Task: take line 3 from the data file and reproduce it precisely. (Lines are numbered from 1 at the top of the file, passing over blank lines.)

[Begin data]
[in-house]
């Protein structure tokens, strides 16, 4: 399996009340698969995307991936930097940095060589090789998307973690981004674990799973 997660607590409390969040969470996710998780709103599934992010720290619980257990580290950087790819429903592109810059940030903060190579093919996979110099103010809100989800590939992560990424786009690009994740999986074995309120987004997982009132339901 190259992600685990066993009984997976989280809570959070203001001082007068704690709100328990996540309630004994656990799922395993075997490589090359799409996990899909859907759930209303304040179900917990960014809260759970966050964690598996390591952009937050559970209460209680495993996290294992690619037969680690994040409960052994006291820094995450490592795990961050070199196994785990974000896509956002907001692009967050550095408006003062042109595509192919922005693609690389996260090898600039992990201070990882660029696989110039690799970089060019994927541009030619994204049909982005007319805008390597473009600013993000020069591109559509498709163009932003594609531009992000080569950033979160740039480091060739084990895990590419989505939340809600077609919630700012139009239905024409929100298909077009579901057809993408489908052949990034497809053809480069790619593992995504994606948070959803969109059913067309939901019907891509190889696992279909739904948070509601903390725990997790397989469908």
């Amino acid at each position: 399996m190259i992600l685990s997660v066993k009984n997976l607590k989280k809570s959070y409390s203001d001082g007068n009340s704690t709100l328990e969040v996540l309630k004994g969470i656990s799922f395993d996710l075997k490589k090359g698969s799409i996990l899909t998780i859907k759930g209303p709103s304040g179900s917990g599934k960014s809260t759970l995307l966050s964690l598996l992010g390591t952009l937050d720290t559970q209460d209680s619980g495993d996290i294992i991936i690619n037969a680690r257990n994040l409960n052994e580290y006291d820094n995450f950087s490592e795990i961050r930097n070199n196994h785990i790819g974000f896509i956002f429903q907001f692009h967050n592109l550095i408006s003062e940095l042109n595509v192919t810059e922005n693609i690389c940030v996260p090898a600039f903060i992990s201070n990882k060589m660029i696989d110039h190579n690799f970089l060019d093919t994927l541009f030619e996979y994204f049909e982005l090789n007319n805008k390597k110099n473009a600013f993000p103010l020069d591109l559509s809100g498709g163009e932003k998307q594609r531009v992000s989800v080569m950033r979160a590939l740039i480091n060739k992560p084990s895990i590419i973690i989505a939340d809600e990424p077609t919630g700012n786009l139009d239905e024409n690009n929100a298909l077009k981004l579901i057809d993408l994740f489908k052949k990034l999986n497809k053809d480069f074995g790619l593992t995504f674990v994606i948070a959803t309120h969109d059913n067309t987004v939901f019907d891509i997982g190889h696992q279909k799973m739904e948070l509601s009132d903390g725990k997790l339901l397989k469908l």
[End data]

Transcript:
């Amino acid at each position: 399996m190259i992600l685990s997660v066993k009984n997976l607590k989280k809570s959070y409390s203001d001082g007068n009340s704690t709100l328990e969040v996540l309630k004994g969470i656990s799922f395993d996710l075997k490589k090359g698969s799409i996990l899909t998780i859907k759930g209303p709103s304040g179900s917990g599934k960014s809260t759970l995307l966050s964690l598996l992010g390591t952009l937050d720290t559970q209460d209680s619980g495993d996290i294992i991936i690619n037969a680690r257990n994040l409960n052994e580290y006291d820094n995450f950087s490592e795990i961050r930097n070199n196994h785990i790819g974000f896509i956002f429903q907001f692009h967050n592109l550095i408006s003062e940095l042109n595509v192919t810059e922005n693609i690389c940030v996260p090898a600039f903060i992990s201070n990882k060589m660029i696989d110039h190579n690799f970089l060019d093919t994927l541009f030619e996979y994204f049909e982005l090789n007319n805008k390597k110099n473009a600013f993000p103010l020069d591109l559509s809100g498709g163009e932003k998307q594609r531009v992000s989800v080569m950033r979160a590939l740039i480091n060739k992560p084990s895990i590419i973690i989505a939340d809600e990424p077609t919630g700012n786009l139009d239905e024409n690009n929100a298909l077009k981004l579901i057809d993408l994740f489908k052949k990034l999986n497809k053809d480069f074995g790619l593992t995504f674990v994606i948070a959803t309120h969109d059913n067309t987004v939901f019907d891509i997982g190889h696992q279909k799973m739904e948070l509601s009132d903390g725990k997790l339901l397989k469908l």